Hong Kong media tycoon Jimmy Lai Chee-ying presents a heightened risk of committing national security offences given his financial might, political ideology and personal associations, a High Court judge has suggested in explaining her decision to deny him bail.
Madam Justice Anthea Pang Po-kam handed down a 10-page ruling on Tuesday laying out her reasoning for remanding Lai in custody, five days after the 73-year-old founder of the tabloid-style Apple Daily newspaper – who stands accused of colluding with foreign forces under the Beijing-imposed security law– had his second bail review shot down.
Pang said that even if there were no risk of Lai committing the same offence while out on bail, the court would still need to assess his likelihood of perpetrating other, similar ones.
Without naming Lai, the judge further suggested a defendant might knowingly breach his or her bail conditions, however stringent they might be, if he or she was determined enough.
“Matters should not be considered in isolation … If one was determined, the foreseeable danger of being discovered [committing offences threatening national security] might not be a bar to action,” Pang wrote in her ruling.
She concluded: “I am not satisfied that there are sufficient grounds for believing that the applicant will not continue to commit acts endangering national security if bail is granted to him.”
Lai was first denied bail by a magistrate over one count of fraud on December 3. He was further charged with colluding with foreign forces under the security law in another case a week later, with his application for bail again dismissed.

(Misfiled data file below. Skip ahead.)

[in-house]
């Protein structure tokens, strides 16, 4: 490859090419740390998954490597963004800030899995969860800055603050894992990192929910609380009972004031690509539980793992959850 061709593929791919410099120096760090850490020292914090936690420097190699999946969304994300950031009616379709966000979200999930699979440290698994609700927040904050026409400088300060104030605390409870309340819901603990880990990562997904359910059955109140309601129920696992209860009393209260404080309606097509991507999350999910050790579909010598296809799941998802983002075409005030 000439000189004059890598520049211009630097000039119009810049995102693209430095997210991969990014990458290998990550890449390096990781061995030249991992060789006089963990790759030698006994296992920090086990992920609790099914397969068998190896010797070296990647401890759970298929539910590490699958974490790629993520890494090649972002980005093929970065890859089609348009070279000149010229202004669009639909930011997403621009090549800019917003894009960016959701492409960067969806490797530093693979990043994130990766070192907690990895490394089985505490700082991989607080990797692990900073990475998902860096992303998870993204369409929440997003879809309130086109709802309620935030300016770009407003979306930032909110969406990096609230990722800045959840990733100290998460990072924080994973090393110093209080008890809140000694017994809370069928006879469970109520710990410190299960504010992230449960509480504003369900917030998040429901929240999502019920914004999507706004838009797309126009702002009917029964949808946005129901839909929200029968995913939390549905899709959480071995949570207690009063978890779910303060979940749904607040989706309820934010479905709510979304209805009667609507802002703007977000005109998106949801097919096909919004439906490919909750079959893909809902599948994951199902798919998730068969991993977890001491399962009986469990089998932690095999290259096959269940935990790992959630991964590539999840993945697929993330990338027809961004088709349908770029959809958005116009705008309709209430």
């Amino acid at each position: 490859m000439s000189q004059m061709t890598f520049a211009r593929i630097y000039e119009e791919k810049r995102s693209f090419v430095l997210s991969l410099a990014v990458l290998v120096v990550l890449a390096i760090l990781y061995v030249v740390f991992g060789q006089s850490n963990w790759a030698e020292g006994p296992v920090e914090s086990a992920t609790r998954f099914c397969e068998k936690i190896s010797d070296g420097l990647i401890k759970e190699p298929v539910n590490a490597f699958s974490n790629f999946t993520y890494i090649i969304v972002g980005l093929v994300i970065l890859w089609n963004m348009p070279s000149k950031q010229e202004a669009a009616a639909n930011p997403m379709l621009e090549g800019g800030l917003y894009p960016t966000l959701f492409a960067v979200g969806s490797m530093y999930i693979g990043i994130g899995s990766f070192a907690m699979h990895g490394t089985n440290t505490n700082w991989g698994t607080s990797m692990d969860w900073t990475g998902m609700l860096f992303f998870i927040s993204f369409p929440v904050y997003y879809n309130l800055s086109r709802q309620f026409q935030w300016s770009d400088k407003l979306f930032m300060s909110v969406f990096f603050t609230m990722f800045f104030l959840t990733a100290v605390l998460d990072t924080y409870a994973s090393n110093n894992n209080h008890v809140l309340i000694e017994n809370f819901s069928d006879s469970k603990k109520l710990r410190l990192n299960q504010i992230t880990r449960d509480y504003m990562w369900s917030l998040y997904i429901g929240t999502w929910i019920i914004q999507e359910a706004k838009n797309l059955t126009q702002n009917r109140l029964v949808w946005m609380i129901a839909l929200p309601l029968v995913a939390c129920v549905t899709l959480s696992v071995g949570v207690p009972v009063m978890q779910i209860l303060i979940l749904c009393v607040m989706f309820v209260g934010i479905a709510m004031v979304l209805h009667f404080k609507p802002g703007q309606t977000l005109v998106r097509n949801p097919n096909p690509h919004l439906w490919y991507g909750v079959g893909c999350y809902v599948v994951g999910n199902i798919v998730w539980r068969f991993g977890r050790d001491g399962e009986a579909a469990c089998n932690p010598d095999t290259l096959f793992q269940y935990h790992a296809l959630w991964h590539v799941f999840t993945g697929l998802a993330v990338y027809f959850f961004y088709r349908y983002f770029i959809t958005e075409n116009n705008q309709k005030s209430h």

However, he subsequently won temporary release after successfully applying for a bail review on December 23 before High Court Justice Alex Lee Wan-tang, who placed Lai on a HK$10 million bond and put him under house arrest, in addition to a string of other tailor-made conditions.
The tycoon’s release was short-lived, however, as the Court of Final Appeal sided with prosecutors in finding Lee had misinterpreted the high threshold for granting bail under the security law.
The top court held that the security law created a specific exception to the general principle of favouring the temporary release, as it required judges to first assess whether there were sufficient grounds to believe the defendant would not continue to perform acts that endangered national security.
In spite of that decision, Lai was allowed a second shot at freedom in the lower court, as the top judges had no power to process his bail application.
At last week’s hearing before Pang, prosecutors opposed Lai’s release by citing two affirmations by Senior Inspector Lo Man-fai, of the police’s national security unit, who accused Lai of committing other offences – namely engaging in a conspiracy to collude with foreign countries and a separate plot to assist one of the 12 Hong Kong fugitives who tried to flee to Taiwan last summer. No additional charges for those alleged offences have been laid against Lai as of yet.
In response, defence lawyers suggested imposing additional bail conditions, including terminating internet service at Lai’s house on Kadoorie Avenue and regulating the visitors he was allowed to receive there.
But that proposal failed to satisfy Pang, who explained in her ruling that the new police evidence was “of such a quality which warrants consideration and could not simply be ignored”, even if it was later proved to merely be hearsay.
Lai is facing eight charges in total, including one under the security law, in separate six cases. He is currently standing trial alongside six former opposition legislators over their alleged roles in an unauthorised assembly amid 2019’s social unrest.
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